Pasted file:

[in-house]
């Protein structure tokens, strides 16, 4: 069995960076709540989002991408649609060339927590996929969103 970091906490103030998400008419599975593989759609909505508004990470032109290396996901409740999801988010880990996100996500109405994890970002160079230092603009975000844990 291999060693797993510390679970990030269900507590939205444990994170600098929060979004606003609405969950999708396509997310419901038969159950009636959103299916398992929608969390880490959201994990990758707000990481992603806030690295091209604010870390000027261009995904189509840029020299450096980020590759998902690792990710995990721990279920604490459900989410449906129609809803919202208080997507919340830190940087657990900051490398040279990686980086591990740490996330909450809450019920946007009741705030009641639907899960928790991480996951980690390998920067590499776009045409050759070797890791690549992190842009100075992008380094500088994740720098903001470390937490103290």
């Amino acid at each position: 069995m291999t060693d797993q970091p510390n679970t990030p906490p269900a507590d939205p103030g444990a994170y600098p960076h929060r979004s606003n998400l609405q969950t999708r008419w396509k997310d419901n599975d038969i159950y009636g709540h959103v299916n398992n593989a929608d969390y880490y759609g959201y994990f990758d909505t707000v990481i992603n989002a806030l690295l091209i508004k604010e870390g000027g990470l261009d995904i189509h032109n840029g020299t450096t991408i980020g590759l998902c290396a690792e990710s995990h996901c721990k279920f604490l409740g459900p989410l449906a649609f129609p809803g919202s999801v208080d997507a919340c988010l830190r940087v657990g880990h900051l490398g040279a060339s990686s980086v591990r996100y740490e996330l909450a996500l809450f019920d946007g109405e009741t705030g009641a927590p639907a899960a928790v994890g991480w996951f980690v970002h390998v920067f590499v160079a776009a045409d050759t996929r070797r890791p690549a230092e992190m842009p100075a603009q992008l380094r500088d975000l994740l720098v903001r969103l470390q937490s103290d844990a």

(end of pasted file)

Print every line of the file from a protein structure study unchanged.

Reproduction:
[in-house]
């Protein structure tokens, strides 16, 4: 069995960076709540989002991408649609060339927590996929969103 970091906490103030998400008419599975593989759609909505508004990470032109290396996901409740999801988010880990996100996500109405994890970002160079230092603009975000844990 291999060693797993510390679970990030269900507590939205444990994170600098929060979004606003609405969950999708396509997310419901038969159950009636959103299916398992929608969390880490959201994990990758707000990481992603806030690295091209604010870390000027261009995904189509840029020299450096980020590759998902690792990710995990721990279920604490459900989410449906129609809803919202208080997507919340830190940087657990900051490398040279990686980086591990740490996330909450809450019920946007009741705030009641639907899960928790991480996951980690390998920067590499776009045409050759070797890791690549992190842009100075992008380094500088994740720098903001470390937490103290």
């Amino acid at each position: 069995m291999t060693d797993q970091p510390n679970t990030p906490p269900a507590d939205p103030g444990a994170y600098p960076h929060r979004s606003n998400l609405q969950t999708r008419w396509k997310d419901n599975d038969i159950y009636g709540h959103v299916n398992n593989a929608d969390y880490y759609g959201y994990f990758d909505t707000v990481i992603n989002a806030l690295l091209i508004k604010e870390g000027g990470l261009d995904i189509h032109n840029g020299t450096t991408i980020g590759l998902c290396a690792e990710s995990h996901c721990k279920f604490l409740g459900p989410l449906a649609f129609p809803g919202s999801v208080d997507a919340c988010l830190r940087v657990g880990h900051l490398g040279a060339s990686s980086v591990r996100y740490e996330l909450a996500l809450f019920d946007g109405e009741t705030g009641a927590p639907a899960a928790v994890g991480w996951f980690v970002h390998v920067f590499v160079a776009a045409d050759t996929r070797r890791p690549a230092e992190m842009p100075a603009q992008l380094r500088d975000l994740l720098v903001r969103l470390q937490s103290d844990a």